Researchers have zeroed in on a means by which HIV manipulates the immune system to facilitate its initial infection in the body and establish a permanent viral reservoir.
Publishing their findings in the Journal of Virology, researchers sought to build on their previous findings that HIV inhibits the production of the natural antiviral interferon. This leaves the virus more free to spread from cell to cell and ultimately throughout the body.
To their surprise, the investigators found that the virus also induces more than 20 interferon-stimulated genes, or ISGs, in immune cells known as macrophages and dendritic cells. Many of these genes prompt virus-fighting effects. Although ISGs are a critical line of defense against viral infections, paradoxically they can also help viruses persist in the body by restricting their replication in cells without eliminating the infection of those cells. A cornerstone of the viral reservoir is the collection of immune cells that are latently infected with HIV, meaning they are not replicating; such a resting state keeps them under the radar of antiretroviral treatment, which only works on replicating cells.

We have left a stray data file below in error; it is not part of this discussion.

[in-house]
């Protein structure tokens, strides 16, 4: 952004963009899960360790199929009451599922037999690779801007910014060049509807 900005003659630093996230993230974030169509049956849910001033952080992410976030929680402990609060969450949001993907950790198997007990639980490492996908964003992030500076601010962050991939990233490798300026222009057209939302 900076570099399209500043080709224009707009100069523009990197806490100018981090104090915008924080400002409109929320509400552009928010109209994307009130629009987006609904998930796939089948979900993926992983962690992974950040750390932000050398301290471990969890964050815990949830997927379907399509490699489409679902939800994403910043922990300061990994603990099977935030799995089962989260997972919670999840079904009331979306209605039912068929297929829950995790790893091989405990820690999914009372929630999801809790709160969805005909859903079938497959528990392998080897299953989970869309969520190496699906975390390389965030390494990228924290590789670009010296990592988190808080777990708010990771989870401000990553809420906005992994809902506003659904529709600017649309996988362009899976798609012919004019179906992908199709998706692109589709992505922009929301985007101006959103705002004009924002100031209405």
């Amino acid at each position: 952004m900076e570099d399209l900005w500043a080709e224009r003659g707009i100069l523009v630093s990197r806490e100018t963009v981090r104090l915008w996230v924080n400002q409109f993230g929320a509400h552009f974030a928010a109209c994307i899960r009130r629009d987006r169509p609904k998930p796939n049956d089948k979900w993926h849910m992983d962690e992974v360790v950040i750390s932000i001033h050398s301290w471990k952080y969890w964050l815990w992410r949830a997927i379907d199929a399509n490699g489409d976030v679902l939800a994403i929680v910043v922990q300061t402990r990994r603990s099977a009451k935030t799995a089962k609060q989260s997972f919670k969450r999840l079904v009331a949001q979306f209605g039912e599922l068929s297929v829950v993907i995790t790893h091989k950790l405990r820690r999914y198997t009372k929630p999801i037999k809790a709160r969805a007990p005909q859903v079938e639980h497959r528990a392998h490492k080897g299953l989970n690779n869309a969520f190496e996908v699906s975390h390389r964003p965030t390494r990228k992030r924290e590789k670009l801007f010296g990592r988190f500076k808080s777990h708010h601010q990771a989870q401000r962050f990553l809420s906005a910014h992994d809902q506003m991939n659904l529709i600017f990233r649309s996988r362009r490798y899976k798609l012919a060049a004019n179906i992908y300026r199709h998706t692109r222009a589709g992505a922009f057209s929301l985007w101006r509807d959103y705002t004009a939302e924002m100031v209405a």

Thus, HIV has apparently evolved to both suprress interferon and stimulate ISGs, effects that facilitate its spread through the body and maintain the overall infection.
In the future, scientists may be able to develop means of boosting the expression of antiviral genes to not just slow viral replication but halt it entirely.
To read a press release about the study, click here.
To read the study abstract, click here.